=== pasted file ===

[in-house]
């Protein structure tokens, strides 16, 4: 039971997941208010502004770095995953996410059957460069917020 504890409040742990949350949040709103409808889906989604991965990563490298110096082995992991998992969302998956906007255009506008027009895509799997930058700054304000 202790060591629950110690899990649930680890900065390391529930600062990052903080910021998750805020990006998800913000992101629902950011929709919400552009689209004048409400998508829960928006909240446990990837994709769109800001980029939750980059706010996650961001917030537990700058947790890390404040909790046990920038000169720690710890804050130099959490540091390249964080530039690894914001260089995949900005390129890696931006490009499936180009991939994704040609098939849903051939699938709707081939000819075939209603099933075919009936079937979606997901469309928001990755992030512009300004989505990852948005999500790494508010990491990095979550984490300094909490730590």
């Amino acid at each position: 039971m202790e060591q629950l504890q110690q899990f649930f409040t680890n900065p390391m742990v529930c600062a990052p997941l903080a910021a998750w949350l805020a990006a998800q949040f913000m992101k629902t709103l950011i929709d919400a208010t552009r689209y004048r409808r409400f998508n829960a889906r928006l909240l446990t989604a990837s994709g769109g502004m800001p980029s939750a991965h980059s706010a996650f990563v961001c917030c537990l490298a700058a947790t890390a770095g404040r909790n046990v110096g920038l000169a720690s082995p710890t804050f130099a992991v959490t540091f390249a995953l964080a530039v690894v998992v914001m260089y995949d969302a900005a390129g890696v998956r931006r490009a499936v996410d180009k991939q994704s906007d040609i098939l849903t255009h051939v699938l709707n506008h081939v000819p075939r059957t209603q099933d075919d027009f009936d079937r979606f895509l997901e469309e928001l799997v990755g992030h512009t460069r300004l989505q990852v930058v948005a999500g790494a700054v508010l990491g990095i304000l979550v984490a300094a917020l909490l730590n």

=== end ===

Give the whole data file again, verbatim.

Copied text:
[in-house]
């Protein structure tokens, strides 16, 4: 039971997941208010502004770095995953996410059957460069917020 504890409040742990949350949040709103409808889906989604991965990563490298110096082995992991998992969302998956906007255009506008027009895509799997930058700054304000 202790060591629950110690899990649930680890900065390391529930600062990052903080910021998750805020990006998800913000992101629902950011929709919400552009689209004048409400998508829960928006909240446990990837994709769109800001980029939750980059706010996650961001917030537990700058947790890390404040909790046990920038000169720690710890804050130099959490540091390249964080530039690894914001260089995949900005390129890696931006490009499936180009991939994704040609098939849903051939699938709707081939000819075939209603099933075919009936079937979606997901469309928001990755992030512009300004989505990852948005999500790494508010990491990095979550984490300094909490730590």
């Amino acid at each position: 039971m202790e060591q629950l504890q110690q899990f649930f409040t680890n900065p390391m742990v529930c600062a990052p997941l903080a910021a998750w949350l805020a990006a998800q949040f913000m992101k629902t709103l950011i929709d919400a208010t552009r689209y004048r409808r409400f998508n829960a889906r928006l909240l446990t989604a990837s994709g769109g502004m800001p980029s939750a991965h980059s706010a996650f990563v961001c917030c537990l490298a700058a947790t890390a770095g404040r909790n046990v110096g920038l000169a720690s082995p710890t804050f130099a992991v959490t540091f390249a995953l964080a530039v690894v998992v914001m260089y995949d969302a900005a390129g890696v998956r931006r490009a499936v996410d180009k991939q994704s906007d040609i098939l849903t255009h051939v699938l709707n506008h081939v000819p075939r059957t209603q099933d075919d027009f009936d079937r979606f895509l997901e469309e928001l799997v990755g992030h512009t460069r300004l989505q990852v930058v948005a999500g790494a700054v508010l990491g990095i304000l979550v984490a300094a917020l909490l730590n």